Recently, he shared some straightforward career advice with a group of Auburn business students. “Lower your expectations. Be willing to set aside your ego and come in on a ground level. Work hard and exceed expectations; then opportunities will arise.”
That held true for Sanders. His career took an unexpected turn when a prior co-worker who had left to work for Blockbuster recommended him for a position at Warner Bros. It was 1990 and along with Toshiba, Warner was developing a new, versatile optical media that would revolutionize home entertainment—the DVD.
Their retail plans for this new media format were revolutionary, as well, but they needed someone who understood professional retailing and packaging to bring it to market. They wanted DVDs sold in the Blockbusters of the world and also on the shelves of big box stores like Wal-Mart, grocery stores and a variety of other retail outlets.
The DVD launch was a watershed moment in home entertainment; for Sanders, it was a perfect melding of his life-long interest in entertainment and his major in marketing.
Growing up, he looked forward to Thanksgiving when friends would gather around his parents’ color TV to watch the annual broadcast of “The Wizard of Oz.” Sanders said he has “watched it a hundred times, and could watch it a hundred more times.”
He’s not alone. That movie has been entertaining audiences for generations, and when Dorothy stepped out of the tornado-torn house, she took the audience from a gray-toned world into a land of Technicolor. Movie-goers never looked back. They expected color on the big screen and soon after, on small ones, as well. As a child, Sanders acted in local commercials and even in local theatre productions with his mother. He was part of the theater groups at his high school and at Auburn, but that was all for fun—not a career option. He had grown up thinking he would leave Auburn’s business school and follow in his father’s footsteps by working for a big company like IBM.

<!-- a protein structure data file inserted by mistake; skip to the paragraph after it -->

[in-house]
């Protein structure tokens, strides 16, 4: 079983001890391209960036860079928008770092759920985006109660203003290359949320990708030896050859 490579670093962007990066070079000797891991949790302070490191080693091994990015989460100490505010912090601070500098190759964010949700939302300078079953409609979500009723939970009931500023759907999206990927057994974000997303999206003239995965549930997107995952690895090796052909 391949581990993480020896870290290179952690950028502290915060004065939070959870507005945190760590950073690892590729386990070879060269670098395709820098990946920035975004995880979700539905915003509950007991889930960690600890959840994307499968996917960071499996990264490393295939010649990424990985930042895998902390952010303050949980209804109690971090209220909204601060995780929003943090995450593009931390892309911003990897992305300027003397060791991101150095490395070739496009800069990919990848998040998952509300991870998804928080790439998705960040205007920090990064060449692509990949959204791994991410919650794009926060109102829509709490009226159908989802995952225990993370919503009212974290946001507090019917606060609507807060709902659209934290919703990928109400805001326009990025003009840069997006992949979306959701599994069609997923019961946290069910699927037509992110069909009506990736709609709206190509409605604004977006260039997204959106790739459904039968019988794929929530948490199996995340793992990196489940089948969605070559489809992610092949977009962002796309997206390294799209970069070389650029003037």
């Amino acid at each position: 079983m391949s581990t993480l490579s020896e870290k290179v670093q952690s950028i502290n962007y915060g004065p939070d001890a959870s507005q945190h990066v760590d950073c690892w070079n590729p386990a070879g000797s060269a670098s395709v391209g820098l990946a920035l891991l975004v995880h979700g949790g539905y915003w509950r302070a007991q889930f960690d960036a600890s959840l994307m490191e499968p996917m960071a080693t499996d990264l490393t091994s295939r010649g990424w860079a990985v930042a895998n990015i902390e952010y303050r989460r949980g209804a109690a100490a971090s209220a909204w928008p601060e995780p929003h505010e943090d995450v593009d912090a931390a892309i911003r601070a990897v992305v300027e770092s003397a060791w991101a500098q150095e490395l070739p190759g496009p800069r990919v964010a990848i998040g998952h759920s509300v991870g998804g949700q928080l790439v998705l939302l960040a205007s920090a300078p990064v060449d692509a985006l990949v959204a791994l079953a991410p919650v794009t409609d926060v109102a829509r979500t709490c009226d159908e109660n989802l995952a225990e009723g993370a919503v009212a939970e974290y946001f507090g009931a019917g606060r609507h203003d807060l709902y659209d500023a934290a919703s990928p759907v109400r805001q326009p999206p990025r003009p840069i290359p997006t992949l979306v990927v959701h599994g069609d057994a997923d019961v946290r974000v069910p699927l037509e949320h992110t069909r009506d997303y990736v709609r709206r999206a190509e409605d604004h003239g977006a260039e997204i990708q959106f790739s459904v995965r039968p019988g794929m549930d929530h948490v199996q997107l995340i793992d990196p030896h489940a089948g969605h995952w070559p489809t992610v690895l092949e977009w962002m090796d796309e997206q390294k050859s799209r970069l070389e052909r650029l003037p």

Instead, as the current head of Home Entertainment, he manages hundreds of movie properties and franchises like Harry Potter, Batman and The Lord of the Rings. His favorite movie, “The Wizard of Oz.” is under his wing, as well.
Today, innovations and changes in movie-making and distribution are coming ever-faster in the digital age. Old business models are being disrupted by companies like Hulu and Amazon, at times steering consumers’ attention away from movie-going and collecting. For many, predicting where the intersection of entertainment technology and consumers’ desires will be in three to four years might require the wicked witch’s crystal ball.
Sanders relies on his marketing degree and marketplace experience to calculate the twists and turns digital entertainment could take. After successfully transitioning Warner customers and vendors from VHS to DVD, he then deftly bridged a potential divide when studios were asked to choose between HD DVD and Blu-Ray.
In 2008, Variety magazine named him to the Entertainment Hall of Fame for his industry leadership. As Chairman of DEG: The Digital Entertainment Group from 2008 to 2016, Sanders headed a coalition of representatives from different facets of digital entertainment like studios, streaming services and electronics producers to support and promote their industry. Sanders says the changing tastes of consumers are speeding up, not slowing down. Staying relevant as the industry changes is the real challenge. Not surprisingly, he sees this as an opportunity.
“We have to consistently and constantly raise the bar to give consumers an experience they are willing to pay us for instead of going to an all-you-can-eat buffet. It has forced us to get better quality. We’ve evolved from the DVD to Blu-ray and now 4k.”
He counts himself lucky that his chosen field of business and his interest in movies overlap. Getting a foot in the door of the entertainment industry, though, is tougher than most industries. There are highly qualified competitors vying for only a handful of openings.